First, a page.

Ultimately, we need to move from phenotypes (the set of observable characteristics of an individual resulting from the interaction of its genotype with the environment) to endotypes (a subtype of a condition, which is defined by a distinct functional or pathobiological mechanism). For example, one phenotype of airway disease is driven by persistent airway infection, characterised by neutrophilic inflammation, positive sputum culture, mucus hypersecretion, and secondary tissue damage. Phenotype-specific treatments are antibiotics, airway clearance, and mucolytics, all of which are nonspecific. CF is an endotype of chronic suppurative lung disease, caused by reduced or absent function of the CF transmembrane protein encoded by a gene on the long arm of chromosome 7. Understanding this endotype has resulted in moving from nonspecific, phenotype-driven therapies to an endotype-driven approach of pathway-targeted, specific therapies. An example of this is ivacaftor, a specific corrector of the molecular defect in Class III mutations that is increasingly being used in combination with other specific molecules to other gene classes. This should be the aim for asthmas, moving from airway eosinophilia to specific endotypes. Some progress has been made in this regard by the U-BIOPRED team,16 who have shown that there are at least two endotypes of airway eosinophilia: the first is enriched by gene signatures for IL-13/T helper cell type 2 and innate lymphoid cell type 2 cells, while the second is characterised by upregulation of metabolic pathway, ubiquitination, and mitochondrial function genes. This is still futuristic for most of the asthmas, and indeed it could be argued that it is irrelevant to most patients with eosinophilic asthma because they are easily treated with ICS. However, as discussed in the following section, endotypes have relevance beyond immediate treatment.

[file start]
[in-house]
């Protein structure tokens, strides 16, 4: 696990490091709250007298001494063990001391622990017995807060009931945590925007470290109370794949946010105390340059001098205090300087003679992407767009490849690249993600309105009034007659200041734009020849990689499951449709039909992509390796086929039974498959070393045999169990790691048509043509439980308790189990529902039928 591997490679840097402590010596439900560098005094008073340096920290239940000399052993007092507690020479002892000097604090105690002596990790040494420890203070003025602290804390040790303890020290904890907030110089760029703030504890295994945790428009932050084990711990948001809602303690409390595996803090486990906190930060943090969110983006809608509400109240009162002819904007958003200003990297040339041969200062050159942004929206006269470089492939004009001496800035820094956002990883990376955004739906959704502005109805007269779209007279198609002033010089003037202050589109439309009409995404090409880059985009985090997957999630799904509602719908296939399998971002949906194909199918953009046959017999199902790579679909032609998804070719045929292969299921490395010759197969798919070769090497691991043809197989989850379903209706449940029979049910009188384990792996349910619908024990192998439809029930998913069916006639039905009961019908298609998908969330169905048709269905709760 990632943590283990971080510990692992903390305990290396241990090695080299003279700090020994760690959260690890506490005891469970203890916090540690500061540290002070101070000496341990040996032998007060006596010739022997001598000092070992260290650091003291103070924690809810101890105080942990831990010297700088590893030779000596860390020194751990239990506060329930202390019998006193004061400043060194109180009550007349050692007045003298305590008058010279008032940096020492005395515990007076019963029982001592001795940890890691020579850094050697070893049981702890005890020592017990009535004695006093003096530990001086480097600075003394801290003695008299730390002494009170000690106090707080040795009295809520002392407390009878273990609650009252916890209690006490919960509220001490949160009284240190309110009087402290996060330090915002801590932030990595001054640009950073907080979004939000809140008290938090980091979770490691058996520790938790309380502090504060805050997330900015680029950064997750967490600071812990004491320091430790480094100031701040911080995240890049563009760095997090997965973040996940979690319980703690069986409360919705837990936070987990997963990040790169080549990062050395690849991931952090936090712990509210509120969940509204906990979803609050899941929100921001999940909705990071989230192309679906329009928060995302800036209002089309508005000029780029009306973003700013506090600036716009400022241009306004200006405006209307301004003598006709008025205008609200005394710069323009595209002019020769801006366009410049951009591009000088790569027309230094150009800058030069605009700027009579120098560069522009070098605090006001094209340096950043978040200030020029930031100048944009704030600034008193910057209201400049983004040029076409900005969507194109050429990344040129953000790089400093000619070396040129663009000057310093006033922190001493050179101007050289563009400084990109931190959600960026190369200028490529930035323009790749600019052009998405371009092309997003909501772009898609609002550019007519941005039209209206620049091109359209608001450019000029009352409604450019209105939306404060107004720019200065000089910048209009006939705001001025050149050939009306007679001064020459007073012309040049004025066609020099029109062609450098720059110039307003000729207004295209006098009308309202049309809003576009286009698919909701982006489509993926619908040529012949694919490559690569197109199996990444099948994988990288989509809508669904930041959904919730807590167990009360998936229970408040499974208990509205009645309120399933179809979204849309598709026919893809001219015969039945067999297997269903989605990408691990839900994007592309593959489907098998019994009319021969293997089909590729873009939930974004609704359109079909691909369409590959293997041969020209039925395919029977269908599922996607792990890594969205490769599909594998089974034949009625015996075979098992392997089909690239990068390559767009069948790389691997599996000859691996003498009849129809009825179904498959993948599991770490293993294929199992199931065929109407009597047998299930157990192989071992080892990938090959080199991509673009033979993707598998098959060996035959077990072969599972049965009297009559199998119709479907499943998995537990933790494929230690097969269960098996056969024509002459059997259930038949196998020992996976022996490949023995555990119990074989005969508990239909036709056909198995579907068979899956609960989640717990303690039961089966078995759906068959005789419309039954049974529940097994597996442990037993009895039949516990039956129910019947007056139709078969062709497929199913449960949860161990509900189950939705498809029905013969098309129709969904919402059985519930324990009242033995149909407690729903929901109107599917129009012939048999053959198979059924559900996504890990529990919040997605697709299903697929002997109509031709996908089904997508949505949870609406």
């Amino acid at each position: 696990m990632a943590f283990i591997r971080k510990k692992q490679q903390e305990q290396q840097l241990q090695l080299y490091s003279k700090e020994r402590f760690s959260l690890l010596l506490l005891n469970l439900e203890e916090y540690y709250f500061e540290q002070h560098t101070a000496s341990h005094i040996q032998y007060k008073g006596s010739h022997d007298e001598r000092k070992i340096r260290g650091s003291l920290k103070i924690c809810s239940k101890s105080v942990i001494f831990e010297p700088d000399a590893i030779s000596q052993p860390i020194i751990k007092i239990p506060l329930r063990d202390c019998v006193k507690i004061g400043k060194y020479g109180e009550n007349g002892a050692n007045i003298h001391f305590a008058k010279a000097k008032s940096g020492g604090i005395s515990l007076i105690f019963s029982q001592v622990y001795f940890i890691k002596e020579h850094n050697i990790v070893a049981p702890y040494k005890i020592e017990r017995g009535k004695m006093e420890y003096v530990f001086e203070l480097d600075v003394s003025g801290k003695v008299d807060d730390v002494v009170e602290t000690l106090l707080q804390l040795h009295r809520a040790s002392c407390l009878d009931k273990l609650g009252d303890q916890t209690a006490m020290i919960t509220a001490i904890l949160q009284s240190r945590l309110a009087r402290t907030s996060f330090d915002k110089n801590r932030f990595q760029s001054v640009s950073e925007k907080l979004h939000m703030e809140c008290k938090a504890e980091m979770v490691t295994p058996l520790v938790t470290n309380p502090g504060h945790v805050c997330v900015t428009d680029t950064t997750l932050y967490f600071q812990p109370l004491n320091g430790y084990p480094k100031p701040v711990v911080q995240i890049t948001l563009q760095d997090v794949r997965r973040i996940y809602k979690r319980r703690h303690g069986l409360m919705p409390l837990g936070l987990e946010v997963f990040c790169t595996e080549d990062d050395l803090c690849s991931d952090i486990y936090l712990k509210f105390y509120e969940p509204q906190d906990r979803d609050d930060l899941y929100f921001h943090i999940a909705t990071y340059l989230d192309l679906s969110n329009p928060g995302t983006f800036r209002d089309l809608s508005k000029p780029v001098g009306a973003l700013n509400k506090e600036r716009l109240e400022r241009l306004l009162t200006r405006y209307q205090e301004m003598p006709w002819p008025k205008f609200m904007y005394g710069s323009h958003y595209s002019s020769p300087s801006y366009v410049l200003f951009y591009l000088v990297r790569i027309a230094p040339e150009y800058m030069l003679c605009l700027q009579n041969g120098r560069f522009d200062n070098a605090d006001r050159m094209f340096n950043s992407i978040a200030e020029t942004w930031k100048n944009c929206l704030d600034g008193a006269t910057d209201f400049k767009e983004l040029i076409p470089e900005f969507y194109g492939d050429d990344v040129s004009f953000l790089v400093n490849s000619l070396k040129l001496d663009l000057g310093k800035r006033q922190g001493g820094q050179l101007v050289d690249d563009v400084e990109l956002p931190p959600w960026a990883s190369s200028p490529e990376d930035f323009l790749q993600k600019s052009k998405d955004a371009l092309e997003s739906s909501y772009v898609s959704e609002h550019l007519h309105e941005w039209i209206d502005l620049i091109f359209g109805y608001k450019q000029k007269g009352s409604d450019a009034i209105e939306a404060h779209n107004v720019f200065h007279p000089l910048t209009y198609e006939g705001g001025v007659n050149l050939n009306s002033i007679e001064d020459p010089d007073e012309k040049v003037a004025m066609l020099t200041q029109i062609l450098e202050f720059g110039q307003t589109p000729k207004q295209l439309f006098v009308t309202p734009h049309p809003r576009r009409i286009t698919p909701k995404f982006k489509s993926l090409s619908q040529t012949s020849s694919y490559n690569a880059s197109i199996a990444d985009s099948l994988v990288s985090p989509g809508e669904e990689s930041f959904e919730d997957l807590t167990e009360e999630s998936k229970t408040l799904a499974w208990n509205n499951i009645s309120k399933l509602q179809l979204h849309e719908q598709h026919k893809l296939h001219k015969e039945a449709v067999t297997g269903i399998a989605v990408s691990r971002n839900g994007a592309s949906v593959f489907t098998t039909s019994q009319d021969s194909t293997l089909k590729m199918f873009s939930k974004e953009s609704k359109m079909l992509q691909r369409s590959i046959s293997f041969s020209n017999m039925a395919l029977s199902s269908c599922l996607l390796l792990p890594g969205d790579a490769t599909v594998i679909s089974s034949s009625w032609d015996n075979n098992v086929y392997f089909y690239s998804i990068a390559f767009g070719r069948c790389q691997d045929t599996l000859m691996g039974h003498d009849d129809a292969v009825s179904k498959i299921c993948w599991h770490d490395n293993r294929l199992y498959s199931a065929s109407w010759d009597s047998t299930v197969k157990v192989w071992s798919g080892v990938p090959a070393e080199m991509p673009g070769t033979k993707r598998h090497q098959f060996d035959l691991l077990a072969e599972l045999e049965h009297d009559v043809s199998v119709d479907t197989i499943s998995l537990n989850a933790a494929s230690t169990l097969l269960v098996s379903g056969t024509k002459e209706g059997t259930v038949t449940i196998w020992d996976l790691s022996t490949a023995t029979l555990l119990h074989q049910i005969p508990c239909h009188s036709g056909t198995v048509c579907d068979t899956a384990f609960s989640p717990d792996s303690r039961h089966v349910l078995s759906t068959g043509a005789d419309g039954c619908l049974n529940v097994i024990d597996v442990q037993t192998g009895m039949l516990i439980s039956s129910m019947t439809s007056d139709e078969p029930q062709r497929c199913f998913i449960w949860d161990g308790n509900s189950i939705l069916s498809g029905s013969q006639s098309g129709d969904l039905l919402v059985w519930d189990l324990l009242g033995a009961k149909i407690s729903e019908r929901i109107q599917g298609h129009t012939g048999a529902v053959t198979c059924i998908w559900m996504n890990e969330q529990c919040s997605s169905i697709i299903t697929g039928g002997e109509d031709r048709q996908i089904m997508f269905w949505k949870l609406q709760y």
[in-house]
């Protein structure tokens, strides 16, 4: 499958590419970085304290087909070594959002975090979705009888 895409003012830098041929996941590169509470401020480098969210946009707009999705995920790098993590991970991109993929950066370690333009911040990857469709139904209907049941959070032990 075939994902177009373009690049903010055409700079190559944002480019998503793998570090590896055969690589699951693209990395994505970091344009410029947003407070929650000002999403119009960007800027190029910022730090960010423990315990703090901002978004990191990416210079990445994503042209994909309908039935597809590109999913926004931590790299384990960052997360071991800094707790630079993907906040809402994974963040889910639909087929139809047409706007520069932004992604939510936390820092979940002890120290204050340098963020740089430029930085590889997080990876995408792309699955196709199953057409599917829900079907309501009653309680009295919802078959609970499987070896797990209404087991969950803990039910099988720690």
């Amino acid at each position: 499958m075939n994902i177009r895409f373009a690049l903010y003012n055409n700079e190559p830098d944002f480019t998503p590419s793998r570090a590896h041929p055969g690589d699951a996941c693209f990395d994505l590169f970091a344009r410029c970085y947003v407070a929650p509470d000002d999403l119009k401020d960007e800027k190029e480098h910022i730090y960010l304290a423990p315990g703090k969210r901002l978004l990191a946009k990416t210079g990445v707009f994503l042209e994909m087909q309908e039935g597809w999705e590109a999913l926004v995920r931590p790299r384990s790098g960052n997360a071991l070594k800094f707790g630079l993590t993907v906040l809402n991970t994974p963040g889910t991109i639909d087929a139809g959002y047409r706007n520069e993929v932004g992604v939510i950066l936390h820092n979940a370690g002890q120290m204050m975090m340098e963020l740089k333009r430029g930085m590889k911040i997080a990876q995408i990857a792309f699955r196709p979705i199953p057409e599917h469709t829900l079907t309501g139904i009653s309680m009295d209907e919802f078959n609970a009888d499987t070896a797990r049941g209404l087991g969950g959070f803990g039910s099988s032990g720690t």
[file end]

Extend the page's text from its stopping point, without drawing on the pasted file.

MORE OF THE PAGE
Another recommendation from the Commission is that we need to move towards the prevention and cure of the asthmas, rather than just palliating the symptoms with inhalers; research to make a better preventative brown inhaler, or a longer acting blue inhaler, is of little relevance when we know standard therapy works for most asthmas if properly and regularly administered. There is abundant evidence that the asthma soil is prepared, and the seed is planted antenatally and throughout the pre-school years. It is exactly here that we need to urgently know the endotypes leading to progression to established eosinophilic asthma in particular. Without biomarkers of which patients will progress; and knowledge of the pathway down which they are progressing, our hopes of finding a cure or establishing primary or secondary prevention is negligible. We know ICS do not modify this pathway,17 so the initiating endotypes are likely to be different from those in established disease, and it is these early endotypes that hold the key to an asthma- free world.